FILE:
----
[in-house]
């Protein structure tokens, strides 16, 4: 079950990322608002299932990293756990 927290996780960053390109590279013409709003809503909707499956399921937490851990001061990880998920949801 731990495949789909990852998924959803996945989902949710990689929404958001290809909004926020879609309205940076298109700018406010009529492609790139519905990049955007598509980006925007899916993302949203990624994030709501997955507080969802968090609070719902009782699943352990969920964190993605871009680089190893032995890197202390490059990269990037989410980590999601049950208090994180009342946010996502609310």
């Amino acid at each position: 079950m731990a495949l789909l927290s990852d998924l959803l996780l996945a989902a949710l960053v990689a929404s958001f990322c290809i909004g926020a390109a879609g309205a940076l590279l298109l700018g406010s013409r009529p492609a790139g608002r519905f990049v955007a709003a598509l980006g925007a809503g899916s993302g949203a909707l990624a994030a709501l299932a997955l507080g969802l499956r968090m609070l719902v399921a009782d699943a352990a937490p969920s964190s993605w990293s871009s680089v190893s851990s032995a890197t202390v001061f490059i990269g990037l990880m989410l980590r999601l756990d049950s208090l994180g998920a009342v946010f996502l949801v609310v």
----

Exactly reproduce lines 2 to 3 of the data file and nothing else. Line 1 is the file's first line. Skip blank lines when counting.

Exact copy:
């Protein structure tokens, strides 16, 4: 079950990322608002299932990293756990 927290996780960053390109590279013409709003809503909707499956399921937490851990001061990880998920949801 731990495949789909990852998924959803996945989902949710990689929404958001290809909004926020879609309205940076298109700018406010009529492609790139519905990049955007598509980006925007899916993302949203990624994030709501997955507080969802968090609070719902009782699943352990969920964190993605871009680089190893032995890197202390490059990269990037989410980590999601049950208090994180009342946010996502609310």
């Amino acid at each position: 079950m731990a495949l789909l927290s990852d998924l959803l996780l996945a989902a949710l960053v990689a929404s958001f990322c290809i909004g926020a390109a879609g309205a940076l590279l298109l700018g406010s013409r009529p492609a790139g608002r519905f990049v955007a709003a598509l980006g925007a809503g899916s993302g949203a909707l990624a994030a709501l299932a997955l507080g969802l499956r968090m609070l719902v399921a009782d699943a352990a937490p969920s964190s993605w990293s871009s680089v190893s851990s032995a890197t202390v001061f490059i990269g990037l990880m989410l980590r999601l756990d049950s208090l994180g998920a009342v946010f996502l949801v609310v």